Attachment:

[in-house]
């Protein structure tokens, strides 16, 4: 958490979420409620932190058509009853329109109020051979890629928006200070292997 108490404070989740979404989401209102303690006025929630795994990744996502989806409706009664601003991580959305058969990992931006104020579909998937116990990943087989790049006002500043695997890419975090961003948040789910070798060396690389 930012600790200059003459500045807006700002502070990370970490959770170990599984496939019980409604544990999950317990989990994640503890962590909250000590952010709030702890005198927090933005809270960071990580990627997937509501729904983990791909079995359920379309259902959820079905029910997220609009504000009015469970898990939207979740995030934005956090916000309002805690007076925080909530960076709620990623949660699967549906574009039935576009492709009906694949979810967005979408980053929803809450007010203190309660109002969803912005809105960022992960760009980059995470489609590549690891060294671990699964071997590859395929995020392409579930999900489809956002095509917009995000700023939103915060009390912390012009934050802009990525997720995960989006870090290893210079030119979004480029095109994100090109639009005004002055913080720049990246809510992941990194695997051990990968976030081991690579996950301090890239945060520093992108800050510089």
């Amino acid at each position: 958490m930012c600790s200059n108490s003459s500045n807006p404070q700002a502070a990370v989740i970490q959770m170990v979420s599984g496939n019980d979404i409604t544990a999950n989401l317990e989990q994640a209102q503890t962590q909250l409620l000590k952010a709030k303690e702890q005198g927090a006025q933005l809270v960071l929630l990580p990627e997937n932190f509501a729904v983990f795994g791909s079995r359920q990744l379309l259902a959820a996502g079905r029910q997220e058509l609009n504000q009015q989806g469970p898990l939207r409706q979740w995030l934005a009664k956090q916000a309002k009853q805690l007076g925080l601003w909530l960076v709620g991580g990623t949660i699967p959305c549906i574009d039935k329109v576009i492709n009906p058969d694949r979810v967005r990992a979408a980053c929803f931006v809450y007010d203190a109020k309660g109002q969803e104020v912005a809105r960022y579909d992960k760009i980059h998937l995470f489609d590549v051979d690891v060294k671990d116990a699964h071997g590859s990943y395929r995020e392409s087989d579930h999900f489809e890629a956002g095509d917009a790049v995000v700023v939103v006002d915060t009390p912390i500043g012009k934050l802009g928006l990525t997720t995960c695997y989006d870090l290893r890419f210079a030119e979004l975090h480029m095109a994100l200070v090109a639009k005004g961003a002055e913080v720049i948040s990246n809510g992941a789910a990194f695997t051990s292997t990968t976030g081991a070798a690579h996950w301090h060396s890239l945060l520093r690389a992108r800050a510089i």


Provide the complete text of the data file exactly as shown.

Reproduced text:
[in-house]
């Protein structure tokens, strides 16, 4: 958490979420409620932190058509009853329109109020051979890629928006200070292997 108490404070989740979404989401209102303690006025929630795994990744996502989806409706009664601003991580959305058969990992931006104020579909998937116990990943087989790049006002500043695997890419975090961003948040789910070798060396690389 930012600790200059003459500045807006700002502070990370970490959770170990599984496939019980409604544990999950317990989990994640503890962590909250000590952010709030702890005198927090933005809270960071990580990627997937509501729904983990791909079995359920379309259902959820079905029910997220609009504000009015469970898990939207979740995030934005956090916000309002805690007076925080909530960076709620990623949660699967549906574009039935576009492709009906694949979810967005979408980053929803809450007010203190309660109002969803912005809105960022992960760009980059995470489609590549690891060294671990699964071997590859395929995020392409579930999900489809956002095509917009995000700023939103915060009390912390012009934050802009990525997720995960989006870090290893210079030119979004480029095109994100090109639009005004002055913080720049990246809510992941990194695997051990990968976030081991690579996950301090890239945060520093992108800050510089």
């Amino acid at each position: 958490m930012c600790s200059n108490s003459s500045n807006p404070q700002a502070a990370v989740i970490q959770m170990v979420s599984g496939n019980d979404i409604t544990a999950n989401l317990e989990q994640a209102q503890t962590q909250l409620l000590k952010a709030k303690e702890q005198g927090a006025q933005l809270v960071l929630l990580p990627e997937n932190f509501a729904v983990f795994g791909s079995r359920q990744l379309l259902a959820a996502g079905r029910q997220e058509l609009n504000q009015q989806g469970p898990l939207r409706q979740w995030l934005a009664k956090q916000a309002k009853q805690l007076g925080l601003w909530l960076v709620g991580g990623t949660i699967p959305c549906i574009d039935k329109v576009i492709n009906p058969d694949r979810v967005r990992a979408a980053c929803f931006v809450y007010d203190a109020k309660g109002q969803e104020v912005a809105r960022y579909d992960k760009i980059h998937l995470f489609d590549v051979d690891v060294k671990d116990a699964h071997g590859s990943y395929r995020e392409s087989d579930h999900f489809e890629a956002g095509d917009a790049v995000v700023v939103v006002d915060t009390p912390i500043g012009k934050l802009g928006l990525t997720t995960c695997y989006d870090l290893r890419f210079a030119e979004l975090h480029m095109a994100l200070v090109a639009k005004g961003a002055e913080v720049i948040s990246n809510g992941a789910a990194f695997t051990s292997t990968t976030g081991a070798a690579h996950w301090h060396s890239l945060l520093r690389a992108r800050a510089i």